Chief Justice Lawton Nuss addressed both the House and Senate, speaking on the troubles facing the courts and their employees, raising awareness of the court’s proposal to raise their budget. This is the first time the Supreme Court has appeared at the Capitol to give the State of the Judiciary since 2012. Due to prior tension with a conservative-dominated legislature, the address has been held at the Judicial Center the last few years. The new House Speaker, Ron Ryckman, re-extended the invitation to the House floor this year.

Resolution for Olathe shooting
On Thursday, the Kansas House adopted a resolution honoring the life of Srinivas Kuchibhotla and recognizing a united community and state. The resolution condemned the recent shooting in Olathe: “These evil acts do not define us, and they will not divide us.”

The surviving victims of the shooting stood in front of the House chamber to be honored as the resolution was adopted.

Women’s History Month
March is Women’s History Month. It’s a time to reflect on women’s contributions to history and to the present, the inaugural holiday beginning in the United States in 1987. Join us this month in standing with and celebrating women in Kansas, across the nation, and the across the world. Read more about Women’s History Month at http://womenshistorymonth.gov/.

In addition to my newsletter, I am working to keep constituents more informed via Facebook and Twitter, so be sure to follow me at: https://www.facebook.com/PamCurtisKCK/ and https://twitter.com/pcurtiskck
You can also follow the legislative session online at: www.kslegislature.org.

Review: Mockingbird bar has fantastic city view

The Mockingbird Lounge, located at 204 Orchard St. in Kansas City, Kansas, recently opened. The interior features a well-lighted decor with big-screen televisions. (Photo by William Crum)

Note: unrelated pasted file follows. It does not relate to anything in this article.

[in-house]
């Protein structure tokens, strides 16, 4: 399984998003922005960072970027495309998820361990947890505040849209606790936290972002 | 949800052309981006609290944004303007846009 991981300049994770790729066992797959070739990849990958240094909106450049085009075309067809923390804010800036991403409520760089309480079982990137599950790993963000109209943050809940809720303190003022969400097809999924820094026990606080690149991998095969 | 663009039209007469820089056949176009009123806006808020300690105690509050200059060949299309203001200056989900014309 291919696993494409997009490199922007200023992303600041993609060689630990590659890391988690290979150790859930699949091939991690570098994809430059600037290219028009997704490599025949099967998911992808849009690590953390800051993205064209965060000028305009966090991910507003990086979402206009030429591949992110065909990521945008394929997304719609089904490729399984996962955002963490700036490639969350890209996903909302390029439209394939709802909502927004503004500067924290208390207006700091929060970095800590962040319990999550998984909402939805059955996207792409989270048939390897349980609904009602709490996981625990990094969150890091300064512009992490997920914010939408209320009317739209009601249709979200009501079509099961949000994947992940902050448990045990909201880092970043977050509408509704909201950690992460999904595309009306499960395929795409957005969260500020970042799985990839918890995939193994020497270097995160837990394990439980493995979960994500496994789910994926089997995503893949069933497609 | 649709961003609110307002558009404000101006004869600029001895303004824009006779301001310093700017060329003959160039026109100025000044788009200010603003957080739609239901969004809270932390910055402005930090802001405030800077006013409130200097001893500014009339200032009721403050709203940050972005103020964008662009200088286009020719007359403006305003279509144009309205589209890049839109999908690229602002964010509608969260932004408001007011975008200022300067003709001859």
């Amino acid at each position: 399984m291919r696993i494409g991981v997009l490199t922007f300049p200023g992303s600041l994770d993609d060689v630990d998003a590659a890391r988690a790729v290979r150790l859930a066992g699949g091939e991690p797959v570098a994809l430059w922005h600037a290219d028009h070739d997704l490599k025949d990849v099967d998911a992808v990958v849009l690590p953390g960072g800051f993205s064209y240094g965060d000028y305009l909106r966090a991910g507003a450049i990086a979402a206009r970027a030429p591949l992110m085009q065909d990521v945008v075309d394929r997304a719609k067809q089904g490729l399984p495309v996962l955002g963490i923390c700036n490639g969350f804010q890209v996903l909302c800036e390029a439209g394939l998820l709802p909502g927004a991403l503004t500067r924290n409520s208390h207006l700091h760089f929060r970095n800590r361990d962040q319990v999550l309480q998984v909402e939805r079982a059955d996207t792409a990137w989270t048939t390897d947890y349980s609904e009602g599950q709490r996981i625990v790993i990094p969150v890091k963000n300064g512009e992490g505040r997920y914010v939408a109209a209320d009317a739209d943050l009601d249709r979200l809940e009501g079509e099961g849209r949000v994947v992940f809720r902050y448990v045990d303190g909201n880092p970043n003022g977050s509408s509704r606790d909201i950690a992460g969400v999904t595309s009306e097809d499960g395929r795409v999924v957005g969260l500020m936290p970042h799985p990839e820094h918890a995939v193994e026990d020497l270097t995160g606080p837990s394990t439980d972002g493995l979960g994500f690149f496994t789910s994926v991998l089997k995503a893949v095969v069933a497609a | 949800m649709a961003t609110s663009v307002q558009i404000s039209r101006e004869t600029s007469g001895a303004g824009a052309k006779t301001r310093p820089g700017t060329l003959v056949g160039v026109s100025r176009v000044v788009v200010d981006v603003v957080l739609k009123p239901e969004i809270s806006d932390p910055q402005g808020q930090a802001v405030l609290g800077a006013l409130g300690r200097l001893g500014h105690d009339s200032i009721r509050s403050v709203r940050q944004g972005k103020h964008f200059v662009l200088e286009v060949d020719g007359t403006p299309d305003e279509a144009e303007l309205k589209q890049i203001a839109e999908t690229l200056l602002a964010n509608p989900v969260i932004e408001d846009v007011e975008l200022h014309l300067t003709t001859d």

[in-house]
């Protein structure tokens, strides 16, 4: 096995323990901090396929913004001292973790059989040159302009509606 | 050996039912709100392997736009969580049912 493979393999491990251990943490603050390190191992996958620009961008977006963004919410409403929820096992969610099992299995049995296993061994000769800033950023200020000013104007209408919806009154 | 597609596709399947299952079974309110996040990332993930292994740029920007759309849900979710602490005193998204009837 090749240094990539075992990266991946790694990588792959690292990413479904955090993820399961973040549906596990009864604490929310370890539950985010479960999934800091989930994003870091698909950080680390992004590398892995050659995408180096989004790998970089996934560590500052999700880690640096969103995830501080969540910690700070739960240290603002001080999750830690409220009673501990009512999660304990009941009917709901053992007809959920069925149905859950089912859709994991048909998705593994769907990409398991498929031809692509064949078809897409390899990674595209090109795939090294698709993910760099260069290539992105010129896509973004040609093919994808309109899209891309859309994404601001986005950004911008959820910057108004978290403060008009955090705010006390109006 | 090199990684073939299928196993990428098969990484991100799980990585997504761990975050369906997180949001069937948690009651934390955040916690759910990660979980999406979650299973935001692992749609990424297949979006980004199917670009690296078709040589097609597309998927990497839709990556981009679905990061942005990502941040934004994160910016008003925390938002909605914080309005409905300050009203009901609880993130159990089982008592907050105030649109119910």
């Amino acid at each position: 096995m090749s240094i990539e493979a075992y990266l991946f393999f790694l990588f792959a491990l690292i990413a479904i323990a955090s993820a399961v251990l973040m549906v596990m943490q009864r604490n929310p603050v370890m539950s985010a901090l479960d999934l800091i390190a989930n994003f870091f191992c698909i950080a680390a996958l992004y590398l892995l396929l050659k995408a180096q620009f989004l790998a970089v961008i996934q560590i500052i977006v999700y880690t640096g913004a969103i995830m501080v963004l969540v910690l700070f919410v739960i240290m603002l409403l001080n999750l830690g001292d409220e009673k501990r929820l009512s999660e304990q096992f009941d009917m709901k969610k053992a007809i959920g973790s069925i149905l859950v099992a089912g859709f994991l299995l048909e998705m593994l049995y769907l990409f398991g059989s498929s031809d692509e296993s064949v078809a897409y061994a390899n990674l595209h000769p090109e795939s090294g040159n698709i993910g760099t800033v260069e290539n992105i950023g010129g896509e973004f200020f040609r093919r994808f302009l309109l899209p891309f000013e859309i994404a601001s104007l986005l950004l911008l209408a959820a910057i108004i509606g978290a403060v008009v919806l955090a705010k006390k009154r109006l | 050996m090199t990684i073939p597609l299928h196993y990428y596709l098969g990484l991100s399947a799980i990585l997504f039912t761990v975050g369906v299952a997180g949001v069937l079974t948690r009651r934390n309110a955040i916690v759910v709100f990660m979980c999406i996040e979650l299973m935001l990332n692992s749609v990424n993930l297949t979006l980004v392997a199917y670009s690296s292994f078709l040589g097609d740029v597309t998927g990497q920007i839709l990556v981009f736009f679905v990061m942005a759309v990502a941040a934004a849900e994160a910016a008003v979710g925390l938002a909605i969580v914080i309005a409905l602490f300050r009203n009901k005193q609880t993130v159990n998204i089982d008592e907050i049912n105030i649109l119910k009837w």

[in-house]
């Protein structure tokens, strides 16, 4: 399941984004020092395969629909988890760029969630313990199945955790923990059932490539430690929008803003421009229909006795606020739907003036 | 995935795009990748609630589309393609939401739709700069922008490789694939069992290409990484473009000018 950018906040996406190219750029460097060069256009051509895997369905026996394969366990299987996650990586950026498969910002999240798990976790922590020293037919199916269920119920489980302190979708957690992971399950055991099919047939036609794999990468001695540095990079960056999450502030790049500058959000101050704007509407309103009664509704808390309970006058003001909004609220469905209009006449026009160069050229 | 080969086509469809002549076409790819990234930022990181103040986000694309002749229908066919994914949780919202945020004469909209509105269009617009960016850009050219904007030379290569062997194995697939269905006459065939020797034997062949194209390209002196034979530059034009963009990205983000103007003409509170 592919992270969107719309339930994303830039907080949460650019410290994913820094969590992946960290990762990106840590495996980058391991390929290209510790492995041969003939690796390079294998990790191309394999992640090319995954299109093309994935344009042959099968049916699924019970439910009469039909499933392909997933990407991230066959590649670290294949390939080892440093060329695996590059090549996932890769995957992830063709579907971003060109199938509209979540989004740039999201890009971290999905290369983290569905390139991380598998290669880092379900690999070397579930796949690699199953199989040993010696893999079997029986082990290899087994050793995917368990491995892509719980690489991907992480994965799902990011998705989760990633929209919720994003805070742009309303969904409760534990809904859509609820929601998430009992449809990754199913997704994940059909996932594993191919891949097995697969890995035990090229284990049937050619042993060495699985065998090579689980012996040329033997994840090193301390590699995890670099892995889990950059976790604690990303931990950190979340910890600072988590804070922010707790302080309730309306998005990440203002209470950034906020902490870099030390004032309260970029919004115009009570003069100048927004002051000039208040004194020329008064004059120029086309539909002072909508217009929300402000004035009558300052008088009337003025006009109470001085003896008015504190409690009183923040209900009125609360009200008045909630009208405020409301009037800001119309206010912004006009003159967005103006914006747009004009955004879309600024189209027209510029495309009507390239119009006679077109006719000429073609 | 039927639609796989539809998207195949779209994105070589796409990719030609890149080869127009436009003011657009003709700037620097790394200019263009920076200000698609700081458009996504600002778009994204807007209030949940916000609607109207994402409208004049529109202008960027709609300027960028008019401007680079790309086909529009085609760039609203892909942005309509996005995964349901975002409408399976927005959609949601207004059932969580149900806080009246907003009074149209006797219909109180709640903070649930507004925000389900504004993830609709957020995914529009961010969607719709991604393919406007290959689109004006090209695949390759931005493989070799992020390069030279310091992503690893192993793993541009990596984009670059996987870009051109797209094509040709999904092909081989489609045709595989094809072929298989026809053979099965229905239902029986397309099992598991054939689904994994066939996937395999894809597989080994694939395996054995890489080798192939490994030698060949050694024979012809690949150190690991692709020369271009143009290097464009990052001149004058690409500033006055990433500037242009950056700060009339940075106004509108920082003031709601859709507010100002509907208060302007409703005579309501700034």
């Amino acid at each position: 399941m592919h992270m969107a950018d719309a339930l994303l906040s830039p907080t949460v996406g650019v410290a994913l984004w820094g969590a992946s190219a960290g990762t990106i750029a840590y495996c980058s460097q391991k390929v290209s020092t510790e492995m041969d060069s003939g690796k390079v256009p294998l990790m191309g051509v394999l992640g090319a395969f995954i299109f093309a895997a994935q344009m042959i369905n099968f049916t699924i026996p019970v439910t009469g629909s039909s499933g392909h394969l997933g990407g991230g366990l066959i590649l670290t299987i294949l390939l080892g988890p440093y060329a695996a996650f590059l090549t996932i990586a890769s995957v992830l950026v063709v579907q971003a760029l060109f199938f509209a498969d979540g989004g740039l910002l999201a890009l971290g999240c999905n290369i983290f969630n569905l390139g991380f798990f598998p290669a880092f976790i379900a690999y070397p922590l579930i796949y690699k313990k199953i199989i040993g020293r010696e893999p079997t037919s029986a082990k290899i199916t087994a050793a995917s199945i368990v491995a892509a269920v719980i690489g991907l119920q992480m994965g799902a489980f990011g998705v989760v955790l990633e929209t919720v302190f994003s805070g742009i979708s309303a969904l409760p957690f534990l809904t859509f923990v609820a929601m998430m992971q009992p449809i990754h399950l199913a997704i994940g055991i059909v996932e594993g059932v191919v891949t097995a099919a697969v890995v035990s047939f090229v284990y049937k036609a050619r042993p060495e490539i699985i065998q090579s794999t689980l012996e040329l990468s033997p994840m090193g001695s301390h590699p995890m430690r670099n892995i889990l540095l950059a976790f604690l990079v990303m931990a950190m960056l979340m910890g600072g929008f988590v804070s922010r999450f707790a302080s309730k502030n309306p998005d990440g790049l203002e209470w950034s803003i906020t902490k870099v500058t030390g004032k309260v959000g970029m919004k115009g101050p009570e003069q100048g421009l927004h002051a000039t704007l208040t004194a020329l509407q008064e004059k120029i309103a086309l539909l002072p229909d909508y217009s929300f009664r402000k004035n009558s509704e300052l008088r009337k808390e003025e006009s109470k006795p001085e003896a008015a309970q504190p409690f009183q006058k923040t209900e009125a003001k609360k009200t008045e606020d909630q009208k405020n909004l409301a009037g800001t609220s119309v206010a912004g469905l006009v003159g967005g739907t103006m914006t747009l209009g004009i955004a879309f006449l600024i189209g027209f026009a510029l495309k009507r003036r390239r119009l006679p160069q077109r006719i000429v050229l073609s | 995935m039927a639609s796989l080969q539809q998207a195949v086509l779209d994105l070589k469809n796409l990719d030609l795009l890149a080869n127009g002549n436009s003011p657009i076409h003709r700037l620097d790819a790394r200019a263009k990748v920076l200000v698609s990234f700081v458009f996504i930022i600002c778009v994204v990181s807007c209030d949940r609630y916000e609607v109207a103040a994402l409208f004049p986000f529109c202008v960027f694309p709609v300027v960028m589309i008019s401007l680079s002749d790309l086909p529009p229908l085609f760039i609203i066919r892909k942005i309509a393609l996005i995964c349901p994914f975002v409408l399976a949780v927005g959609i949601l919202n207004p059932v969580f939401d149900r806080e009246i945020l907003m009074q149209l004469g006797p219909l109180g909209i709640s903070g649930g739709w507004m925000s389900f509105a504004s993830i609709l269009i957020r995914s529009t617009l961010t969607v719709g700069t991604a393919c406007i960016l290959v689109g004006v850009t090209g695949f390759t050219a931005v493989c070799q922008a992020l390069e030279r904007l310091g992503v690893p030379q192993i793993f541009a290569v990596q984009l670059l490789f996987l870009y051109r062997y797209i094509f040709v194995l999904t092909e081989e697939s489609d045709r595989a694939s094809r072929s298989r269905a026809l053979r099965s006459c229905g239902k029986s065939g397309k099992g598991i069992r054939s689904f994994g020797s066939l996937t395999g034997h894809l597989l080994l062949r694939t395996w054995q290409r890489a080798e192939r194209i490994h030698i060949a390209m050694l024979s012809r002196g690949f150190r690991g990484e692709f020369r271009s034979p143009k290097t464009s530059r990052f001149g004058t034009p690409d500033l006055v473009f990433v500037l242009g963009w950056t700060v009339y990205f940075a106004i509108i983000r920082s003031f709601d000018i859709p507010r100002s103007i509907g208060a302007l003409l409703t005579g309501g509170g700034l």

by William Crum

There’s a new kid on the block with a fantastic view of the city.

The place people are talking about is the Mockingbird, located at 204 Orchard St. in Kansas City, Kansas.

It is located near the Strawberry Hill area of Kansas City, Kansas. It actually sits on top of the hill, and in the summer, this will be a place to go sit outside, have a cold drink and look at the city. The inside is beautifully designed and furnished.

They’ve only been open about two weeks at this location. However, it’s got to be one of the best places to go for a cold drink and a view of the city. Eventually, they’re planning to offer food.

The hours are from 6 p.m. to 1 a.m. except for Monday, when they’re closed.

The Mockingbird Lounge, located at 204 Orchard St. in Kansas City, Kansas, offers a great view of the city. The establishment recently opened in this location. (Photo by William Crum)


The Mockingbird Lounge, located at 204 Orchard St. in Kansas City, Kansas, often has many patrons watching sports on big-screen televisions. The establishment recently opened. (Photo by William Crum)


The Mockingbird Lounge, located at 204 Orchard St. in Kansas City, Kansas, features a well-lit interior with big-screen televisions. It recently opened. (Photo by William Crum)